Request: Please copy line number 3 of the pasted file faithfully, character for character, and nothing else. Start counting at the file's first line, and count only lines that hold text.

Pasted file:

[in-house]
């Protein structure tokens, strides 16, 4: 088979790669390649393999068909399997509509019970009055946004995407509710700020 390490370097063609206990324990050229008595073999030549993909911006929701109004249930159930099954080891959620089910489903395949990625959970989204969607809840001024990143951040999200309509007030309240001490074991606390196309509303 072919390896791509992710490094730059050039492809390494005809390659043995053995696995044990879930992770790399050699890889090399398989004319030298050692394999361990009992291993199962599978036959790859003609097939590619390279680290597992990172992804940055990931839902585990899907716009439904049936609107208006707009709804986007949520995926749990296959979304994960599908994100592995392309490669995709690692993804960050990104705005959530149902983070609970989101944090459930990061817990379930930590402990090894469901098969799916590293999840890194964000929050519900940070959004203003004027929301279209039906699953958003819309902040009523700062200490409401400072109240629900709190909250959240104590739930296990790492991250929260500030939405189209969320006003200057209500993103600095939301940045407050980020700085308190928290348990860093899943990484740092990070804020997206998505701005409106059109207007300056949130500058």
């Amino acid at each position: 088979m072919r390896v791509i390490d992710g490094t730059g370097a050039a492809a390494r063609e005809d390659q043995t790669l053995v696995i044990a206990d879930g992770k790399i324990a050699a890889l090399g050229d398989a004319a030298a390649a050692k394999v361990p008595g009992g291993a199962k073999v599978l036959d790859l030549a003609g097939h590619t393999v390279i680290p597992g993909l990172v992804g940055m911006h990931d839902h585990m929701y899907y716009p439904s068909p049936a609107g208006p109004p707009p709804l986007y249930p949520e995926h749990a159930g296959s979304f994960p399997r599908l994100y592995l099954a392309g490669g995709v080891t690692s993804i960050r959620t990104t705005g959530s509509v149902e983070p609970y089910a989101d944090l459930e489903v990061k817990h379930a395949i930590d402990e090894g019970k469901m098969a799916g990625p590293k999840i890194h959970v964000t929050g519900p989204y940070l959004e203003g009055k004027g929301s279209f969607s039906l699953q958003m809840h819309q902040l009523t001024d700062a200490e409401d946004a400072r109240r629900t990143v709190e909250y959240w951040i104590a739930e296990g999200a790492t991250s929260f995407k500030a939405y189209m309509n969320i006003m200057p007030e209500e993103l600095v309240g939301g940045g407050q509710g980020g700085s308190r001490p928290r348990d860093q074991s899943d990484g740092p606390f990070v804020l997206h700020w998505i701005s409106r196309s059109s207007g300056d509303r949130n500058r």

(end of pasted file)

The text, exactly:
């Amino acid at each position: 088979m072919r390896v791509i390490d992710g490094t730059g370097a050039a492809a390494r063609e005809d390659q043995t790669l053995v696995i044990a206990d879930g992770k790399i324990a050699a890889l090399g050229d398989a004319a030298a390649a050692k394999v361990p008595g009992g291993a199962k073999v599978l036959d790859l030549a003609g097939h590619t393999v390279i680290p597992g993909l990172v992804g940055m911006h990931d839902h585990m929701y899907y716009p439904s068909p049936a609107g208006p109004p707009p709804l986007y249930p949520e995926h749990a159930g296959s979304f994960p399997r599908l994100y592995l099954a392309g490669g995709v080891t690692s993804i960050r959620t990104t705005g959530s509509v149902e983070p609970y089910a989101d944090l459930e489903v990061k817990h379930a395949i930590d402990e090894g019970k469901m098969a799916g990625p590293k999840i890194h959970v964000t929050g519900p989204y940070l959004e203003g009055k004027g929301s279209f969607s039906l699953q958003m809840h819309q902040l009523t001024d700062a200490e409401d946004a400072r109240r629900t990143v709190e909250y959240w951040i104590a739930e296990g999200a790492t991250s929260f995407k500030a939405y189209m309509n969320i006003m200057p007030e209500e993103l600095v309240g939301g940045g407050q509710g980020g700085s308190r001490p928290r348990d860093q074991s899943d990484g740092p606390f990070v804020l997206h700020w998505i701005s409106r196309s059109s207007g300056d509303r949130n500058r």